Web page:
These two organizations were actively supporting and involved in the New London Development Corporation/City of New London, against Suzette Kelo and others, in the Supreme Court case that outraged the nation.
They do not apologize for their actions and have clearly established that they are enemies of property rights.
The credibility of the League should be suspect at best when they put forward their defense of forced annexation.
What else do the proponents say about forced annexation?
* "Efficiency of services"?
The Director of the NCLM says "Expanding the existing infrastructure, like water and sewer, rather than building new systems, benefits the majority of taxpayers."
Studies that have been done by and for both sides of this debate do not back that statement up.
The purported reasoning behind this statement is that it is more efficient to have one very large system of infrastructure to serve everyone rather than multiple small units serving citizens.
Can you think of a case where government or government services that have grown larger have proven to be more efficient or less costly?
Ask the Cary taxpayers about their sewer bills.
Many studies have been done on whether regionalization results in greater efficiency for services or representation. Several studies concluded that there was little to no evidence to support this claim. One study found that sewage treatment plants peaked in efficiency at around 10,000 customers. Water treatment systems peaked at 125,000 customers.
National Association of Industrial & Office Properties; "Financing Regional Infrastructure"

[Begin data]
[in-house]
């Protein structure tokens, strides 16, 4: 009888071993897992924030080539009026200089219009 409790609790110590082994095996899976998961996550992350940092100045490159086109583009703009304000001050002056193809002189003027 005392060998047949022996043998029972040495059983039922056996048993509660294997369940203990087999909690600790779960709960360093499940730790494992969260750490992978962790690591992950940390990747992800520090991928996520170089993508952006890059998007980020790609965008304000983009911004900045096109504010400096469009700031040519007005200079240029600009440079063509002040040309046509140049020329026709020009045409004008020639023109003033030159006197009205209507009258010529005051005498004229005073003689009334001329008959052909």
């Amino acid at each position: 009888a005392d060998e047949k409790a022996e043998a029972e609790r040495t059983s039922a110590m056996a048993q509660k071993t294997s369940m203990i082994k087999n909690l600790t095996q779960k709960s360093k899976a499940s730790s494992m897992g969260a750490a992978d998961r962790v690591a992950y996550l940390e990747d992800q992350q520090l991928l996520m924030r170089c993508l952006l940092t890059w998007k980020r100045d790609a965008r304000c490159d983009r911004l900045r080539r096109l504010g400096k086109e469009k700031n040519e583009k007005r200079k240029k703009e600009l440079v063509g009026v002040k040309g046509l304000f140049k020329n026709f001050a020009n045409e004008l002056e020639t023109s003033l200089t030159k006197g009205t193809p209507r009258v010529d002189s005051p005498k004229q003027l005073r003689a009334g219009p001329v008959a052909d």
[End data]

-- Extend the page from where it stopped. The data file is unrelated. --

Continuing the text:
Dept. of Urban & Regional Planning; Univ. of Illinois _ "Government Policy & Urban Sprawl"
The debate over the most efficient size of government has proponents on both sides.
Which do you find logical when it comes to government?
One side says that the larger government consolidates services into one provider with more customers and the end result should be cheaper and more efficient. Ignored are the limitations of economies of scale.
While living in Philadelphia, the evidence I saw did not prove the claim of larger being efficient.
The other side states that smaller units of government are closer to their constituents and are responsive to the community. Multiple small units can customize services to the needs and desires of a particular segment. Multiplicity and flexibility expands the choices and options about where to live and what people want to support in "amenities". Competition for "customers" keeps cities efficient and innovative.
Does it keeps the cities “economically balanced” or maintain cities as job centers?
The proponents seem to be playing a shell game with statistics in this claim.
If the cities "capture" higher income taxpayers outside of the city, it doesn't actually change the income of those who live in the city. It just makes the average look better on paper.
If the cities reach out and "capture" employers that chose to locate outside of the city, it doesn't change that fact that they are still outside of the central city. But the city can claim to be a "job center" on paper.
This is manipulation of numbers having no real meaning or substantive change for the citizens inside or outside of the city. City residents are affected by forced annexation because they often have to provide the upfront capital costs for forced annexation and sometimes subsidize part of the cost of extending unneeded services to established areas.